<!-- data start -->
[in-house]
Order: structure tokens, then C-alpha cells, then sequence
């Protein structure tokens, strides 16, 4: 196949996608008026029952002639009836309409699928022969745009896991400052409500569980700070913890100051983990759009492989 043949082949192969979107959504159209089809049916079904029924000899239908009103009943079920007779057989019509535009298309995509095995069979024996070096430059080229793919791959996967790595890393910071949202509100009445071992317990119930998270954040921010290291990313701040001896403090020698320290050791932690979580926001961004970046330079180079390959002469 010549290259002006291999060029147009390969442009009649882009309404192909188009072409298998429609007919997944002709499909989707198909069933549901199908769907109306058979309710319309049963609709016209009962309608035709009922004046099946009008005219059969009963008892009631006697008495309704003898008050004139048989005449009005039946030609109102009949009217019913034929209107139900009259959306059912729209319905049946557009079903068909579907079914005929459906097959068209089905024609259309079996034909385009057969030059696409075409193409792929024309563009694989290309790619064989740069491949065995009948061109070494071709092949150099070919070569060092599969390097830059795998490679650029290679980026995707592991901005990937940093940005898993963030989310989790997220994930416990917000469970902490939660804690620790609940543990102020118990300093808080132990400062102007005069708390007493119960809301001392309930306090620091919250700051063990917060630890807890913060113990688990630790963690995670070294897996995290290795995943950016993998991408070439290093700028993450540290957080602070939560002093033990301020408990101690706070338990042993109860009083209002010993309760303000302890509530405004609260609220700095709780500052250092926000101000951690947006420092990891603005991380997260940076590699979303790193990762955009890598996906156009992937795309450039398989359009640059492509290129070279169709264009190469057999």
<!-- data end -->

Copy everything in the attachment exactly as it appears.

[in-house]
Order: structure tokens, then C-alpha cells, then sequence
């Protein structure tokens, strides 16, 4: 196949996608008026029952002639009836309409699928022969745009896991400052409500569980700070913890100051983990759009492989 043949082949192969979107959504159209089809049916079904029924000899239908009103009943079920007779057989019509535009298309995509095995069979024996070096430059080229793919791959996967790595890393910071949202509100009445071992317990119930998270954040921010290291990313701040001896403090020698320290050791932690979580926001961004970046330079180079390959002469 010549290259002006291999060029147009390969442009009649882009309404192909188009072409298998429609007919997944002709499909989707198909069933549901199908769907109306058979309710319309049963609709016209009962309608035709009922004046099946009008005219059969009963008892009631006697008495309704003898008050004139048989005449009005039946030609109102009949009217019913034929209107139900009259959306059912729209319905049946557009079903068909579907079914005929459906097959068209089905024609259309079996034909385009057969030059696409075409193409792929024309563009694989290309790619064989740069491949065995009948061109070494071709092949150099070919070569060092599969390097830059795998490679650029290679980026995707592991901005990937940093940005898993963030989310989790997220994930416990917000469970902490939660804690620790609940543990102020118990300093808080132990400062102007005069708390007493119960809301001392309930306090620091919250700051063990917060630890807890913060113990688990630790963690995670070294897996995290290795995943950016993998991408070439290093700028993450540290957080602070939560002093033990301020408990101690706070338990042993109860009083209002010993309760303000302890509530405004609260609220700095709780500052250092926000101000951690947006420092990891603005991380997260940076590699979303790193990762955009890598996906156009992937795309450039398989359009640059492509290129070279169709264009190469057999």